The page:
Reflections on a Visit to the Birthplace of Dr. Martin Luther King Jr.
January 16, 2017
In August of 2016, my wife and I took a trip down to the beautiful city of Atlanta, Georgia. This was our first time visiting Atlanta, and the furthest south I had ever traveled. The drive from Cincinnati to Atlanta led us through the entire states of Kentucky and Tennessee, and took us about eight hours to reach our final destination. For a moment during the ride, I thought about how my paternal great grandmother, whom I had learned about through my grandfather, had likely traveled this same exact route many years ago as she fled the Jim Crow south in search of better opportunities for African Americans in the north. It was a chilling thought, but I was comforted knowing that the south my great grandmother had escaped all those years ago was long gone due, in large part, to the efforts of Dr. Martin Luther king Jr., and many others.
Though a bit exhausted, we were so excited to finally reach our hotel room in downtown Atlanta, on the campus of Georgia State University. There were so many things we wanted to do and so many places we wanted to visit. While there, we had the pleasure of touring the world of Coca-Cola museum, which featured an all-you-can drink beverage exhibit, with various Coca-Cola brand selections from all around the world. My favorite drink was the kiwi apple flavored Fanta, which is only sold in Thailand- it was really good! Then, we took a ride on the famous Atlanta Skyview Ferris Wheel, which towers some 200 ft. above Centennial Olympic park in downtown Atlanta. Swinging back and forth in a small air-born gondola is a bit nerve-wrecking at first, but the view from the top of the Ferris Wheel is absolutely amazing.
We also had the great pleasure of visiting the site of the 1996 Olympic Games. That year, Atlanta became only the 5th US city to host the worldwide Olympic Games. Salt Lake City would become the 6th when it hosted the Olympic Games in 2002. We visited the Cable News Network (CNN) headquarters, which before visiting, I had not known was in Atlanta. We drove past the Georgia Dome, and made a brief stop inside of the centuries old Oakland cemetery, which houses a section known as the “Slave Quarters”, the final resting place for more than 12,000 slaves. Even in death, blacks and whites were not permitted to dwell side-by- side, in what is now the former confederate states of America. I had never seen anything like it in my entire life. It was quite an experience!
But, perhaps, the most intriguing stop of them all was when we visited the former neighborhood and birthplace of the late great Dr. Martin Luther King Jr. Dr. King’s childhood home is located at 501 Auburn Avenue, just two blocks up from the Ebenezer Baptist Church. The feeling of standing in front of Dr. King’s childhood home was surreal. In my view, Atlanta is synonymous with Dr. Martin Luther King Jr. In fact, I first heard about the city when reading a children’s book about him in grade school, so you can imagine how significant this experience was for me. Unfortunately, however, on the day we visited, the home was under construction and no one was allowed to go inside. This being the case, we would have to be satisfied with taking a picture in front of the beautiful yellow and brown Victorian style home. There were people from all over the world waiting for a chance to take a selfie or group photo in front of the house.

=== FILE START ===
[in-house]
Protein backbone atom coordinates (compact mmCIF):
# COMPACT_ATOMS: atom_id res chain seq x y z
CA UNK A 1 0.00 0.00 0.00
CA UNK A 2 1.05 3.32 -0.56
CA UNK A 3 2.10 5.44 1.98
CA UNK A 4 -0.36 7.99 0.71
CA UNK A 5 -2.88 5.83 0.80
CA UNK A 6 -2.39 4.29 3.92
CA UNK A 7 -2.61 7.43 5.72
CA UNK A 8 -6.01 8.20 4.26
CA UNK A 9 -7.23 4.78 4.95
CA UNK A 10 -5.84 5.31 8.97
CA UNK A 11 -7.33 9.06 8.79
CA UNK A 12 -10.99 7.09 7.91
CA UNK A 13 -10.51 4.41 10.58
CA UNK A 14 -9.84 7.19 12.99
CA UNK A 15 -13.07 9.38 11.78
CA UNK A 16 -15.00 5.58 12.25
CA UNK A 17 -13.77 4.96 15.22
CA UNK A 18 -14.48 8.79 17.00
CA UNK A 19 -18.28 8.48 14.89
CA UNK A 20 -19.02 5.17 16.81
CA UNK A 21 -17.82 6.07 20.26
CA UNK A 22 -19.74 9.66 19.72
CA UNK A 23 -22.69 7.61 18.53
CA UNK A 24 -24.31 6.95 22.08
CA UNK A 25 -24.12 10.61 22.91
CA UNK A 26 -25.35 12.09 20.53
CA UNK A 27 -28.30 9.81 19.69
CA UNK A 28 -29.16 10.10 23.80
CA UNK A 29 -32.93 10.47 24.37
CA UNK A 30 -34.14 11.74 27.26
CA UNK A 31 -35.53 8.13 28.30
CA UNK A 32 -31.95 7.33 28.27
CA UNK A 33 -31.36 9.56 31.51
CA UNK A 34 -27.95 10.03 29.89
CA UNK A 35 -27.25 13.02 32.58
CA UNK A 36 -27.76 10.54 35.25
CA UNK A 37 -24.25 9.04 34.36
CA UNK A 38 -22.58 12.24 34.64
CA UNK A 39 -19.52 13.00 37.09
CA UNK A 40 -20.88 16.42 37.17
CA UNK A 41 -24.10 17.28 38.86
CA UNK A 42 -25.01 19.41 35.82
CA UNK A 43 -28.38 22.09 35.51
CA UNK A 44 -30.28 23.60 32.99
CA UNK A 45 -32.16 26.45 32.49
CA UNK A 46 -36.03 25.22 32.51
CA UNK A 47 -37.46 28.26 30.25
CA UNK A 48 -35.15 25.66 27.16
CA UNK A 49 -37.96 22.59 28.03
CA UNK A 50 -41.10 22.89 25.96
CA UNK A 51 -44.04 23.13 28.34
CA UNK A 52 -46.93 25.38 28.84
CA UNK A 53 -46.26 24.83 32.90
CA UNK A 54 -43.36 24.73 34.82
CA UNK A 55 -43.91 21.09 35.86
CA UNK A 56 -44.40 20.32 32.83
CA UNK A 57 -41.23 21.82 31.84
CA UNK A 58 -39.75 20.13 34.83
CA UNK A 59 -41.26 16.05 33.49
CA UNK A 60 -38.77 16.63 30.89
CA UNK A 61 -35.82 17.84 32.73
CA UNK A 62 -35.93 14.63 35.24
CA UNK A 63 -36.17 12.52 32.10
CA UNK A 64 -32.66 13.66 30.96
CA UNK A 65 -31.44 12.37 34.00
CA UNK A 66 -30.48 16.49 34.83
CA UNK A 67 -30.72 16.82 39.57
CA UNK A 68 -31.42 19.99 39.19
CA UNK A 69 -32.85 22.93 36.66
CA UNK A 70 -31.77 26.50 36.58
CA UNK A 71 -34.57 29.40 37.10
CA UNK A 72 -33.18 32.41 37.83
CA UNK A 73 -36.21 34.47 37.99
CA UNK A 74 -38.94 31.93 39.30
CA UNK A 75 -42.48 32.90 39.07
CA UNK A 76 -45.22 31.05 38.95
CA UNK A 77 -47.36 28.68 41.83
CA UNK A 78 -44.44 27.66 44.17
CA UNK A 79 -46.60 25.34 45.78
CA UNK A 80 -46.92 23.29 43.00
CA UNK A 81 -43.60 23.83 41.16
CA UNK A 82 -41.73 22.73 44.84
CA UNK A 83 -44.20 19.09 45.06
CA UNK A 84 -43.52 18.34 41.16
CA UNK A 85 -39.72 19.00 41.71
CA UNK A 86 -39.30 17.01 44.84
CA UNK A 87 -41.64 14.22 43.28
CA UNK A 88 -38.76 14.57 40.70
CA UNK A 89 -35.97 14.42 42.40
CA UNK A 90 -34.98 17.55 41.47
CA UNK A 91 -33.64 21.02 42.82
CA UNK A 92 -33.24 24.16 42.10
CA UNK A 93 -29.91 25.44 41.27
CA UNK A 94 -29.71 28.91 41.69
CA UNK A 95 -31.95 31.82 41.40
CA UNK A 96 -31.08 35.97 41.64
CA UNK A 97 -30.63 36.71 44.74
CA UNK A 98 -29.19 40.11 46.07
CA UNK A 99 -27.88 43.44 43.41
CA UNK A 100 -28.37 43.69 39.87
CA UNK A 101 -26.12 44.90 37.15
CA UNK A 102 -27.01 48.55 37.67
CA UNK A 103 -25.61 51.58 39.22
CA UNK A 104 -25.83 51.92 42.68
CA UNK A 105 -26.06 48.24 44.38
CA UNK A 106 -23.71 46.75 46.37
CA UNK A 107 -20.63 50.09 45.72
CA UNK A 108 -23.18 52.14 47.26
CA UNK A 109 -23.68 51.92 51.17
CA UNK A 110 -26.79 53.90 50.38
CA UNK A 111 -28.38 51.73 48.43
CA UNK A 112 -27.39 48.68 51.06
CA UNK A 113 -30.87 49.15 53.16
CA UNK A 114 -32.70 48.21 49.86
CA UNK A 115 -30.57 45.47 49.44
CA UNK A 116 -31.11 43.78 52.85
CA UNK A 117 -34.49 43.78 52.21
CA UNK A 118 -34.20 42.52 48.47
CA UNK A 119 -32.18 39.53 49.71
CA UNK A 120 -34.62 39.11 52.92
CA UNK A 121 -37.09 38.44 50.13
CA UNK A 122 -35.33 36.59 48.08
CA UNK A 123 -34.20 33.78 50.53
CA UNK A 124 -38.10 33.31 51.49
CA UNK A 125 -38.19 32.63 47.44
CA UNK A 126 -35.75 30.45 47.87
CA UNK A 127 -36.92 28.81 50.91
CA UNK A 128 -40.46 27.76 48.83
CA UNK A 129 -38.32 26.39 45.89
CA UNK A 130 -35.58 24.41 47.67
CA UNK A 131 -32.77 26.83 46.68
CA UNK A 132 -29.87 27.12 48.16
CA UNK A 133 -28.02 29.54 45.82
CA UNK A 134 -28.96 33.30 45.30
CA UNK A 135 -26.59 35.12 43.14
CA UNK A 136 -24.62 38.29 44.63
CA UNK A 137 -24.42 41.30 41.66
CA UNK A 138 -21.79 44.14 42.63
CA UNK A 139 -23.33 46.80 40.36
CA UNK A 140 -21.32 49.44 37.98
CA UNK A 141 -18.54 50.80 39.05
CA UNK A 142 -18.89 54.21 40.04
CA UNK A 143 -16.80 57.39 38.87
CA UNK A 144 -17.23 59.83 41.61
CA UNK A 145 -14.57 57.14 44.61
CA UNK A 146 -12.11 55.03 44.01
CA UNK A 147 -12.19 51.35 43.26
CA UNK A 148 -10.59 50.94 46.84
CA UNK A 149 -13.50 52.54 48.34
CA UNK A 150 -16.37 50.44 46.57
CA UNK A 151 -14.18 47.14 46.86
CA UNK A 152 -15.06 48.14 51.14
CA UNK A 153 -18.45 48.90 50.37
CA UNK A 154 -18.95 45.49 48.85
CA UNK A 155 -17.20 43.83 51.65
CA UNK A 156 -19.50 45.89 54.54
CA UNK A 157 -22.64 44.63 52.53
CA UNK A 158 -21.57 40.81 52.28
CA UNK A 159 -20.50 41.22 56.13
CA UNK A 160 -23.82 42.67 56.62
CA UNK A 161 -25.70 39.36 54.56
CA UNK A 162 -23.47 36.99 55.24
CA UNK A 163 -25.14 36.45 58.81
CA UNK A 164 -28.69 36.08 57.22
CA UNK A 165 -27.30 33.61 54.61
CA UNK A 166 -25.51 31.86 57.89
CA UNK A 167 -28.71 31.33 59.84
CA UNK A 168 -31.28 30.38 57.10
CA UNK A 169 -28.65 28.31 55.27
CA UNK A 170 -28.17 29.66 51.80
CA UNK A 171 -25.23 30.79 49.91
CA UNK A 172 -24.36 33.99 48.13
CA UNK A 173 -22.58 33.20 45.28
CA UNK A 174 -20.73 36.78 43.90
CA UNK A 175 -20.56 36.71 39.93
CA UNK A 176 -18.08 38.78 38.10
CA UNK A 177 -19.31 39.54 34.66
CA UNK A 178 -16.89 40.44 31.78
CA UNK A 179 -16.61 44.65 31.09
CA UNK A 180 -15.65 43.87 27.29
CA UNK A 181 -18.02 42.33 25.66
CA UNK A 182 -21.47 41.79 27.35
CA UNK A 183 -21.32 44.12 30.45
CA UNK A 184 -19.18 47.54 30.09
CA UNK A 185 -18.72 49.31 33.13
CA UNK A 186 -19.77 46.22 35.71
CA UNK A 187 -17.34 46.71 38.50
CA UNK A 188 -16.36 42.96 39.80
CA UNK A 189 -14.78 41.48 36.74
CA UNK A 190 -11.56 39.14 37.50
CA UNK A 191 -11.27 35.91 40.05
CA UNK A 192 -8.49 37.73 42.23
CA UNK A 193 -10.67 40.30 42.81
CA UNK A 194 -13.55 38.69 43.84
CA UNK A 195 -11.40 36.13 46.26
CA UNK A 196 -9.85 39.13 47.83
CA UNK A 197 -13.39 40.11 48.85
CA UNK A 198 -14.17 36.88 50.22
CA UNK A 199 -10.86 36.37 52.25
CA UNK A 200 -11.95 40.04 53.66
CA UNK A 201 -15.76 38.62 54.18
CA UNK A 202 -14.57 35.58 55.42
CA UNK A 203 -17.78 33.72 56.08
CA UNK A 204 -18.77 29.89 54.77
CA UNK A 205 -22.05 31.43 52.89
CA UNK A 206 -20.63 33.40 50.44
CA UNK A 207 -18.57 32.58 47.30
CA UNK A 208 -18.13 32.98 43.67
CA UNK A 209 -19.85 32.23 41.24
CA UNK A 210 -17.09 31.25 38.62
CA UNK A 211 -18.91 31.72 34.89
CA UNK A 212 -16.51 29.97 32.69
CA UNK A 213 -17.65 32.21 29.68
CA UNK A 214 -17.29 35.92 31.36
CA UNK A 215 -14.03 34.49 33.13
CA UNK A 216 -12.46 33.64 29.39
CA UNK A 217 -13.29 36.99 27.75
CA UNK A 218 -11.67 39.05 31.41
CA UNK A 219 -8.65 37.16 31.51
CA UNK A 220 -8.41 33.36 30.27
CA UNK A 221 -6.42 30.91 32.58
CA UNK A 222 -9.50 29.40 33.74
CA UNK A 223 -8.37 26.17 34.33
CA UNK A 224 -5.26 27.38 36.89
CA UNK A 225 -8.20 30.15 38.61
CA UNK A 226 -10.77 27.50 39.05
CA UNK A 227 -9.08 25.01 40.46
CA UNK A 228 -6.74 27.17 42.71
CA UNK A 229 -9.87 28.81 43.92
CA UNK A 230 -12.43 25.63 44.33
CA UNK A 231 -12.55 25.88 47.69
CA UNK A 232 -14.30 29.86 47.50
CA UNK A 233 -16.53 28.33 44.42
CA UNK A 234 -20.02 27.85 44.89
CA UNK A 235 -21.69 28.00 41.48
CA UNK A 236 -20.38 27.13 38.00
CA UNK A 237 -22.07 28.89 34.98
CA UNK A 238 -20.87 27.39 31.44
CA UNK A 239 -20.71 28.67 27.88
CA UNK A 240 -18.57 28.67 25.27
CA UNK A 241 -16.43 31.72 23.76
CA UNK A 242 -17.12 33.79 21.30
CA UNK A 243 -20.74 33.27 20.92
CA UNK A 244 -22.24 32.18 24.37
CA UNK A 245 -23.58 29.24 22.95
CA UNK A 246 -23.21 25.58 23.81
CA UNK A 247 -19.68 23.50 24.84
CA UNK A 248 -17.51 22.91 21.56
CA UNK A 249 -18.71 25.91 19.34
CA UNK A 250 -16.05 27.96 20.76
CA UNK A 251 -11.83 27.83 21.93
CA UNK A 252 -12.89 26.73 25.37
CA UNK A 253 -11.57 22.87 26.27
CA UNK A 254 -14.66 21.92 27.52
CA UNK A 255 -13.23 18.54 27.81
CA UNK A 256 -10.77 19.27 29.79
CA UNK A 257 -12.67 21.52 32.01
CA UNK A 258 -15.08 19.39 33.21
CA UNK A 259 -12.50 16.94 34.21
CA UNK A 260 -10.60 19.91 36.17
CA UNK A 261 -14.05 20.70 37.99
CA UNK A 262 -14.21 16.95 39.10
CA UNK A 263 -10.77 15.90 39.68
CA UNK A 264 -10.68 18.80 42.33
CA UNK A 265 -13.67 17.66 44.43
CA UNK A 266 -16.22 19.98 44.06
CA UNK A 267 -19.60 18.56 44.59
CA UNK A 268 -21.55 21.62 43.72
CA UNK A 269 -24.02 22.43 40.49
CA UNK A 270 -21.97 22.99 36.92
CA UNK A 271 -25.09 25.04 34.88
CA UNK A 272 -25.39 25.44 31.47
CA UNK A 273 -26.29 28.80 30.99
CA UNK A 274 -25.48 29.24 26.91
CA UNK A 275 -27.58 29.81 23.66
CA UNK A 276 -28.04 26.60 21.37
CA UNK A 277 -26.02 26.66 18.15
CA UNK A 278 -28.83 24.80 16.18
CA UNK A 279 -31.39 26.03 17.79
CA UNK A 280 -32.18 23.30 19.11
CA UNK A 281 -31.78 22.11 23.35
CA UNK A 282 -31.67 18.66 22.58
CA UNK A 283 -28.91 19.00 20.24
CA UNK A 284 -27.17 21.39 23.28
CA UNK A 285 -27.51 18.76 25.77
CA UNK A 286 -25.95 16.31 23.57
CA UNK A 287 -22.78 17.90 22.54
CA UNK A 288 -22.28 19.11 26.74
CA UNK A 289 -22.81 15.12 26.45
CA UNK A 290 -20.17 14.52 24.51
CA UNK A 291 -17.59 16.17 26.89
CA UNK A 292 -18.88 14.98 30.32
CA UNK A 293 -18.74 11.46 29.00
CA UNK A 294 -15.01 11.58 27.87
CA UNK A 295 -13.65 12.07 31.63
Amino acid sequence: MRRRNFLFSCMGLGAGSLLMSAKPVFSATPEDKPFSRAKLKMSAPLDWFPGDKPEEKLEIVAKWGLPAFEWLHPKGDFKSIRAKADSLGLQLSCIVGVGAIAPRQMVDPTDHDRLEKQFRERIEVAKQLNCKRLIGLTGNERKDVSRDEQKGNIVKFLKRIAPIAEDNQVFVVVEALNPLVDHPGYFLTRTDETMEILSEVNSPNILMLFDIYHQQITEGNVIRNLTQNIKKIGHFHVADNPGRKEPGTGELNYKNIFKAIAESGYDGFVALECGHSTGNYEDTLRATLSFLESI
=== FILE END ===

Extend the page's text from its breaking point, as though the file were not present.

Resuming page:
Directly across the street from Dr. King’s childhood home stood an entire unit of homes called “shotgun” houses. Shotgun houses were one of the most popular styles of homes in the early 1900’s, particularly in urban areas. as they were small and relatively inexpensive to build. We, then, made the two blocks walk over to the historic Ebenezer Baptist Church, where both Dr. King and his father, Martin Luther King Sr., were pastors. As I sat on one of the original pews inside of the sanctuary, I was overcome by an immense feeling of gratitude for all that Dr. King had contributed to this nation and to the world at large.
Contributions that consisted of things such as the signing of the 1964 civil rights act by then president Lyndon B. Johnson which, among other things, euthanized the legitimacy of Jim Crow laws. There are so many reasons why we can all be grateful for the life and contributions of Dr. Martin Luther King Jr. The fact that he is the only non president with a holiday in honor of his name is a testament to the indelible foot print he left on this nation. As I close this reflection, I would like to encourage everyone that reads this post to honor the spirit of Dr. King by choosing love over hate. For as Dr. King himself once said, “I have decided to stick to love because hate is too great a burden to bear.”
-Sokoni Hughes, Admissions Counselor
More pictures from Sokoni’s trip: